The castle was abandoned and left to decay until 1880 where a three year restoration project was undertaken.  An extensive restoration of the walls, gatehouses and towers were started by World War 1 veteran Major-General Sir Ivor Phillips in 1928 and he left a trust so that the conservation could continue after his death.

It’s an interesting castle and a surprising amount of it is intact. Audio visuals and reconstructions give a good insight into what it would have been like to live in the castle through the years.

Travel – Pembroke Castle

Travel – St David’s Head and St Patricks chapel




From St Davids we headed by car to the coast to Whitesands beach. The wide sandy beach was full of surfers, apparently from a junior surf school, and when the sun came out it looked spectacular and far more exotic than you might expect! We had a picnic in the car park, with a cheeky jackdaw begging titbits, then decided to walk along the coast.


St David’s Head is a dramatic headland northwest of St David’s and Whitesands beach dominated by the peak of Carn Llidi. The path is one of many along an historic route of pilgrimage to the ancient cathedral. The cathedral itself was built with stone from the cliffs at Caerbwdy on the Solva Coast.



Described in a Roman survey of the known world in 140 AD (Ptolemy’s Geography) as the ‘Promontory of the Eight. There are magnificent views in all directions, the wide expanse of the Irish Sea to the north, to the west the Bishops and Clerks rocks; south, Whitesands Bay to Ramsey Sound and Ramsey Island and to the east, the slopes of the large rocky outcrop known as Carn Llidi.

Nearby are a number of ancient monuments showing signs of early occupation, including, an iron age cliff fort, prehistoric settlements, a prehistoric defensive wall, signs of various neolithic field systems and Coetan Arthur burial chamber.

It was a gorgeous walk, we just went a couple of miles to the headland, but the views were spectacular, and we really got a feel for this ancient wild coastline.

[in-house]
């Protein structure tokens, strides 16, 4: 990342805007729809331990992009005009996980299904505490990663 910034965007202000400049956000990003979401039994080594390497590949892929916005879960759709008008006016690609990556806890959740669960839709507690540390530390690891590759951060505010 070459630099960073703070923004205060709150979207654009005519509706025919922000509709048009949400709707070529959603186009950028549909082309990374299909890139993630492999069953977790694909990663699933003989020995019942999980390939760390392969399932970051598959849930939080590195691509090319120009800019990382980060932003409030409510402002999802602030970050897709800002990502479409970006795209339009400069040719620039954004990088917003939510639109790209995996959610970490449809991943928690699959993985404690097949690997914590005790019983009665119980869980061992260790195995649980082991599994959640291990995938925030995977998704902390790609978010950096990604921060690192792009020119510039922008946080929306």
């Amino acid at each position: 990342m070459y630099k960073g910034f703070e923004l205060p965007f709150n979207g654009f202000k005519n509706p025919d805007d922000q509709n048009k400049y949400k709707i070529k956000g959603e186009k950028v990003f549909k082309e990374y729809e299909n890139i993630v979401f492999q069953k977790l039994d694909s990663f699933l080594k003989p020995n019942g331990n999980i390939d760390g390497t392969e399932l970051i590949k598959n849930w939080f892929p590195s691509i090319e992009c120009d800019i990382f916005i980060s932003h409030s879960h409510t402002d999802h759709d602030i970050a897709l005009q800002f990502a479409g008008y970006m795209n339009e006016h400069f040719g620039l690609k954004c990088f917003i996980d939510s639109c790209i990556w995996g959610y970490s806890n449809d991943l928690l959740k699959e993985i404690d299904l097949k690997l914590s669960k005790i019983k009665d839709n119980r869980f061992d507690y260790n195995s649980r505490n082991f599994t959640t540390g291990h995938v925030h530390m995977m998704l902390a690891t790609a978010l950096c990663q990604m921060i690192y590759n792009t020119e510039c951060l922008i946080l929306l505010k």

Back towards the bay, we were lucky enough to see the progress on the last full day of the recent excavations of St Patrick’s chapel. The chapel lies in sand dunes immediately above the high tide level. Excavations in 1924 uncovered the foundations of a small stone-built chapel and several well preserved burials. In 2013-14 storms, coastal erosion revealed several human remains, so a two week excavation in May 2014 investigated the graves and other remains. Further digs have revealed more about this chapel and the bodies within.

The archaeology project is a collaborative research project between Katie Hemer, University of Sheffield and  Dyfed Archaeological Trust. There is a diary of the dig here







Travel – St David’s Head and St Patricks chapel

Travels – St Davids – Britain’s smallest city, a saint and some swifts



St David’s, located at the Western edge of Pembrokeshire in Wales, is Britain’s smallest city in terms of size and population.  Home to around 1600 people it is smaller than many villages!

Saint David, patron saint of Wales was born to Saint Non just south of the city around AD500. St David founded a strict brotherhood and fed and clothed the poor and needy. The settlement that grew up round the monastery was called Tyddewi (David’s house). An original cathedral built on the site was often plundered by the Vikings and finally burnt and destroyed in 1087. The present impressive cathedral was build by the Normans and contained many relics including the remains of Saint David. The town was recognised as a city by the English crown in the 16th century but this right was removed in 1888 until Queen Elizabeth II finally restored it in 1994!

The cathedral  is pretty impressive inside and outside, although it is built into a valley in the land, as a vain attempt to hide it from raiders! The notable features include the sloping floor and magnificent ceilings, oak in the Nave and painted in the Quire and Presbytery.


You can also visit the atmospheric ruins of the Bishop’s Palace next door which evokes the day when the bishops were some of the most powerful men in the land. Lavish decorations, corbels carved as human heads and striking stonework are testament to the wealth and status of these medieval men of religion. It was Bishop Henry de Gower (1328-47) who was responsible for the most of the building remaining today. The east range was his private domain, but  the south was much grander  and built for impressive entertaining.


It doesn’t take long to walk round this “city”. Well worth a visit too is the Oriel y Parc, a landscape gallery and visitor centre. Current exhibitions included Constables “Salisbury Cathedral” and paintings by Graham Sutherland.

I also loved the  Swifts around the Tower exhibition by father and daughter artists Peter Brown and Ellie Morgan and afterwards wished I’d bought the book of poems and a ceramic swift!